So no, I don't think Hillary Clinton is in trouble in the least by this criteria.  I just think it's being measured incorrectly.

She's still going to win.

Bevin Busted Big

The Kentucky Supreme Court has shoved GOP Gov. Matt Bevin's face in the dirt with a 5-2 ruling throwing out the governor's unilateral decision to cut University of Kentucky system funding.

"The governor's reduction of the allotments of the universities in this case exceeded his statutory authority," wrote Justice Mary C. Noble in a 50-page opinion. "Whatever authority he (the governor) might otherwise have to require a budget unit not to spend appropriated funds does not extend to universities, which the legislature has made independent bodies politic with control over their own expenditures." 
The ruling reverses an earlier one by Franklin Circuit Court Judge Thomas Wingate saying a governor does have the authority to withhold funds appropriated by the General Assembly to universities. 
Four justices concurred with Noble in the 5-2 opinion. Justices Daniel J. Venters and Samuel T. Wright III dissented. 
At issue in the case is Bevin's controversial directive to cut state funding to universities and community colleges by 4.5 percent during the 2015-16 fiscal year. Bevin later agreed to reduce the cuts to 2 percent and exempt Kentucky State University – the state's smallest university. 
The 2 percent cuts amount to about $18 million – money that has been held in a separate account pending the Supreme Court's final ruling.

So no,'re not king of Kentucky.  And several other suits are pending as Bevin took authority in his first six months to do everything from make cuts to colleges to firing entire advisory boards, and if this ruling from the state's highest court is any indication. he's in a lot of trouble.

But the impact of the ruling is huge as it relates to the Republican governor's aggressive exercise of executive power and his ongoing legal clashes with Democratic Attorney General Andy Beshear, who filed the lawsuit challenging the university cuts.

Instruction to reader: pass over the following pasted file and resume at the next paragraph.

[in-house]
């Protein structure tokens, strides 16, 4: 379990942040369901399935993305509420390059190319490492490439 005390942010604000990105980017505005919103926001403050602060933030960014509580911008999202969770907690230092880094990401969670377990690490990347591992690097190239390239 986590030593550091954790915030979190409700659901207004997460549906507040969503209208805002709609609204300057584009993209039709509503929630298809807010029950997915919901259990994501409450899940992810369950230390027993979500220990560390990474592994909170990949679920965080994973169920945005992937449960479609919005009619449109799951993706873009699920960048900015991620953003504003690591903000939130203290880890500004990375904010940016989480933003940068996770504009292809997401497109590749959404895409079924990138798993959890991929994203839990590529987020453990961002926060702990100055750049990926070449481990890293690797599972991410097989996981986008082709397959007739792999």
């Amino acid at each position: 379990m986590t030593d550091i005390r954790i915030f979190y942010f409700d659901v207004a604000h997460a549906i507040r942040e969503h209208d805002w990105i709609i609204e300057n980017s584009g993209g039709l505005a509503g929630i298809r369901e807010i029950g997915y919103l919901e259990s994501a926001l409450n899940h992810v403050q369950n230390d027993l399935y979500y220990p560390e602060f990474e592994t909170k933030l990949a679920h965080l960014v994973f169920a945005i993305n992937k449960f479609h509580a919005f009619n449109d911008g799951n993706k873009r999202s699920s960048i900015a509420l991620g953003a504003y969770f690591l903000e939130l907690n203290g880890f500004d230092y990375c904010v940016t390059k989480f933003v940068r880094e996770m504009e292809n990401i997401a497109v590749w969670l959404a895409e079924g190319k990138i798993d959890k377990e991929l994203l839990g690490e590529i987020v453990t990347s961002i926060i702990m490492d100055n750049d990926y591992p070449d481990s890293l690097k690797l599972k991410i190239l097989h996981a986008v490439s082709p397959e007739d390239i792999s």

"Today, the Supreme Court enforced Kentucky law, reminding us that not even the governor is above the law," Beshear said at a news conference late Thursday morning. "Based on today's ruling, I am calling on Gov. Bevin to immediately release the $18 million he wrongfully withheld from our public universities and colleges." 
Beshear also said, "I'm also calling on the governor's office to use today as a turning point. It's time for him to stop attacking and instead to join me in building a better Kentucky." 
But the response of the governor's office made clear Bevin is not ready to join Beshear in anything. That response briefly said Bevin disagreed with Thursday's ruling and emphasized that the cuts to universities were part Bevin's broader strategy to save money to address the crisis within state pension funds, which have unfunded liabilities of about $35 billion. 
"The Attorney General clearly does not understand the severity of the pension problem which became the nation's worst-funded plan under the watch of his father's (former Gov. Steve Beshear's) administration," Bevin Press Secretary Amanda Stamper said in a statement.

So the fight between Andy Beshear and Matt Bevin continues, Beshear's not sorry he's winning, and Bevin's refusing to apologize while losing.

Welcome to Bevinstan.